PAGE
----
Eliza Rose’s House & Garage Is Taking Over—Hit By Hit

Ahead of her set at Circoloco x The Warehouse Project in Manchester, we caught up with the East London producer, DJ and vocalist to discuss her No. 1 hit single, “B.O.T.A. (Baddest Of Them All)”, working with Calvin Harris, fame and more.

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Britain’s underground dance music scene has undoubtedly weaved the fabric of culture, fashion and history of what we consume today as popular culture—think rave culture’s influence on the Y2K fashions we sport, or the way grime paved the way for the drill and rap that dominates the charts. 

For the most part, underground dance music has stayed proudly underground, with pride in self-sufficiency and the cultural authenticity of indie labels. However, in the summer of 2022, the underground and overground collided in a major way when East London DJ, producer and vocalist Eliza Rose’s “B.O.T.A. (Baddest Of Them All)”—a track she made with Manchester’s Interplanetary Criminal—hit No. 1 on the UK singles chart and sat comfortably in the Top 10 internationally. A tribute to ‘90s dance, with a nod to Eliza’s deep-rooted UK garage influences, “B.O.T.A. (Baddest Of Them All)” signalled the return of underground dance music to the mainstream (post-pandemic), and has since allowed a new generation of artists—such as Jazzy, Charlotte Plank and Venbee—to stake their claim, too. 

The collab with Interplanetary Criminal happened over DM. He sent a flip of cult 1991 house hit, “Let The Beat Hit Em”, Eliza wrote the (uber-catchy) hook after taking inspiration from a poster of the ‘70s Blaxploitation film, Coffy starring Pam Grier, and the rest was history. Tracks with Mura Masa (“Better Now”), The Martinez Brothers (“Pleasure Peak”), and Calvin Harris (“Body Moving”) soon followed.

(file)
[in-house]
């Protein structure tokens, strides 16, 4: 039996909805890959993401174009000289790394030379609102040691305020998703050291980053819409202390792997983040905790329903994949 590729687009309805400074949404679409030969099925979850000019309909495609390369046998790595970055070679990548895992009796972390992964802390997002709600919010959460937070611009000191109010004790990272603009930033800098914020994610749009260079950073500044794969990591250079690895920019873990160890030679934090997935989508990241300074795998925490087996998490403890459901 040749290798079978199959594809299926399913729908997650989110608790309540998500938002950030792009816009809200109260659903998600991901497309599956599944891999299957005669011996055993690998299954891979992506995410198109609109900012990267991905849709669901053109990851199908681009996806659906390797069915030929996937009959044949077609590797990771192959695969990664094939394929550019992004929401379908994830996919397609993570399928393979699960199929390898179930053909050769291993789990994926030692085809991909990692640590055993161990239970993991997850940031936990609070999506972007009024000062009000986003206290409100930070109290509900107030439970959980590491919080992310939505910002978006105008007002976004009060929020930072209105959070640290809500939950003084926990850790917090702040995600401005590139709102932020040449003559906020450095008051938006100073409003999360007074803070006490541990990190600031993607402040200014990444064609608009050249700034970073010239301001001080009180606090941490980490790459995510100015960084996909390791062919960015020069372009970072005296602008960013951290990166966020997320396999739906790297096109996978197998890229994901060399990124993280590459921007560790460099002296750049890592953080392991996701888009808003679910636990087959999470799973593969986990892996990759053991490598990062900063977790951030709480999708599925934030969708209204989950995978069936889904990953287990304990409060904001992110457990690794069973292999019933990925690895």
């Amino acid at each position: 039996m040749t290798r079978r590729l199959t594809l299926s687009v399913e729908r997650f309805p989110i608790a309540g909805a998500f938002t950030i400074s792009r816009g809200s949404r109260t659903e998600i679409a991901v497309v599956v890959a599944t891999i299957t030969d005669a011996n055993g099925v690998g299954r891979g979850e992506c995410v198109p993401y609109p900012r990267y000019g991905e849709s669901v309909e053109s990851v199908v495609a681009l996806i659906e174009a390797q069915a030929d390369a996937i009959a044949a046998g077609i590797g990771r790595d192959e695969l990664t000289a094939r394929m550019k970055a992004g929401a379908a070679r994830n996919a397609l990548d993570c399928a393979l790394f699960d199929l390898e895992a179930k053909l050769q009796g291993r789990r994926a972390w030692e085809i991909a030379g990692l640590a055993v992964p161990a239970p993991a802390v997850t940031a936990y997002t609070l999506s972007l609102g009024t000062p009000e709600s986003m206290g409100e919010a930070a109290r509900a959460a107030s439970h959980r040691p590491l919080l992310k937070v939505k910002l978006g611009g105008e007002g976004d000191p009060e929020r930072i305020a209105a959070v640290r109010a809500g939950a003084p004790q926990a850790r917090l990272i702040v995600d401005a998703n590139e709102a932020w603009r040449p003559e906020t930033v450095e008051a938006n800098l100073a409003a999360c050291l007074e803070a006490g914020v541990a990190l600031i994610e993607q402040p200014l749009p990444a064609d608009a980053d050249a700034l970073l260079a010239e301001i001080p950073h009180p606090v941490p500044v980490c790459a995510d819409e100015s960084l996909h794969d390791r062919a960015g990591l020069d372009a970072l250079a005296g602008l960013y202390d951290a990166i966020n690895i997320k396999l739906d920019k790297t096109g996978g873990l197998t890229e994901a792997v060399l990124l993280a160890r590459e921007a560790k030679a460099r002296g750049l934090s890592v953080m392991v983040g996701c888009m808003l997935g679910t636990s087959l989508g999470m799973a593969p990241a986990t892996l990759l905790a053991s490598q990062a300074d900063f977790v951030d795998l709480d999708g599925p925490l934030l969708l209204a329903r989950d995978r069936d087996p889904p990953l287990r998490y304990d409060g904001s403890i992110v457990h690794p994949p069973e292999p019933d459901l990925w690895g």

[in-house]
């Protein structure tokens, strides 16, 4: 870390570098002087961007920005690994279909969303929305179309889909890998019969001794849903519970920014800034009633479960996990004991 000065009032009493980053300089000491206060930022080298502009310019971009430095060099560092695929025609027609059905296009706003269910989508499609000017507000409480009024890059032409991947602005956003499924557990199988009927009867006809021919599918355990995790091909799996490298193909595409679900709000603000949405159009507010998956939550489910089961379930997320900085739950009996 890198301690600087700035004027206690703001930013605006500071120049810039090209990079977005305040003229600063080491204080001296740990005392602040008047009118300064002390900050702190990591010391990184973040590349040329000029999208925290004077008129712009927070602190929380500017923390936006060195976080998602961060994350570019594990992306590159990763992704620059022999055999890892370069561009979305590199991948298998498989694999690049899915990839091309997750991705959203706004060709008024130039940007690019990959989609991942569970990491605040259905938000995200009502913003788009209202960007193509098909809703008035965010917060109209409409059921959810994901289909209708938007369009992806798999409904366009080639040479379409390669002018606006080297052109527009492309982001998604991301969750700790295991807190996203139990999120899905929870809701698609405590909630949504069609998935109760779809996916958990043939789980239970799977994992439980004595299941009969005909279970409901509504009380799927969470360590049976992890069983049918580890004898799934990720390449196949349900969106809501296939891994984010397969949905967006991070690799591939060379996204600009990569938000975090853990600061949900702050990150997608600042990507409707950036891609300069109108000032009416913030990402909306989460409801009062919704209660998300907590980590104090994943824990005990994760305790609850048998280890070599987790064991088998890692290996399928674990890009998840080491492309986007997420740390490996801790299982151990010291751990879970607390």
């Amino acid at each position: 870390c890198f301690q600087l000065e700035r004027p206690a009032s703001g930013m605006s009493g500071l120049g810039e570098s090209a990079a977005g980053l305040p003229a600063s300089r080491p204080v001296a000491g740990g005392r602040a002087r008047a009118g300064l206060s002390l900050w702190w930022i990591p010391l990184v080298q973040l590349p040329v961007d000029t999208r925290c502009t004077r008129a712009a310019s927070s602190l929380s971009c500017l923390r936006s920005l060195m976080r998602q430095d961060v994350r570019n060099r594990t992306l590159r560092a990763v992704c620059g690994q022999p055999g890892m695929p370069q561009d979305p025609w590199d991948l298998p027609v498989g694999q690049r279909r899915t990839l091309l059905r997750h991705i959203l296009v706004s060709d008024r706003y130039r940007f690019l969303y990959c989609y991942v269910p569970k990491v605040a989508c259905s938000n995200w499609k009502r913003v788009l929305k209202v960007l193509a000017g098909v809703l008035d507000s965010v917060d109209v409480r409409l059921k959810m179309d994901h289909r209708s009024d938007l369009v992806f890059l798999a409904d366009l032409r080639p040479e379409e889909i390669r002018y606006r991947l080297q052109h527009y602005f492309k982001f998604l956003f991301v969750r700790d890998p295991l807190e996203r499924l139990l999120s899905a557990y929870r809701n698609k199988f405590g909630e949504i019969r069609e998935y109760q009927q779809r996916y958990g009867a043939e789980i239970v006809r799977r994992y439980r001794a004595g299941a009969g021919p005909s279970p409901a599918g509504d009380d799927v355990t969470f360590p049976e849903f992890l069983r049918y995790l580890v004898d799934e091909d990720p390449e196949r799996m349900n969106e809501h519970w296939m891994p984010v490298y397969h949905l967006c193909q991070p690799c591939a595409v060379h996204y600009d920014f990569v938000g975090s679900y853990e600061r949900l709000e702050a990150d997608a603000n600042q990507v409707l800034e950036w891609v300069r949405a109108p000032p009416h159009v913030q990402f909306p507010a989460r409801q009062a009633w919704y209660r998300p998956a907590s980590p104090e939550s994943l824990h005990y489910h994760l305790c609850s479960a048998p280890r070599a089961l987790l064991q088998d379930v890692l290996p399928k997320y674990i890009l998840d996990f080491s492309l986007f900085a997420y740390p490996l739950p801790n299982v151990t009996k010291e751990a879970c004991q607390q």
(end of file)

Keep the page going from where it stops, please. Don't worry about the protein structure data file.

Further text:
Eliza is a product of her East London upbringing, from a fateful work experience stint at a local record store at the age of 15—where she would delve headfirst into a love of vinyls that would then inform her work as both a DJ and producer—to playing at and frequenting the underground basements of Hackney clubs such as Visions and The Alibi, gems that no longer exist as a result of gentrification. 

Ahead of her set at Circoloco x The Warehouse Project in Manchester this weekend, we caught up with Eliza Rose to talk newfound fame, staying authentic, and the importance of community.

“If the success of ‘B.O.T.A.’ had happened to me when I was 21, I would’ve gone off the rails! I can go into things with a clear head now and understand the opportunities given to me and how to navigate them.”

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COMPLEX: Congrats on the release of your new single, “Body Moving”, with Calvin Harris! I understand it all started from a DM Calvin sent you last year, but it’s a big indicator of your fame and popularity—which is a stark difference to the underground scene you were operating in before. How are you finding it all?
Eliza Rose:
Acclimatising was difficult at first because, all of sudden, you have all these eyes on you, with all these expectations. In the past few months, I’ve taken back full control of my output with the view of making music that I can look back at in my sixties or seventies and be proud of.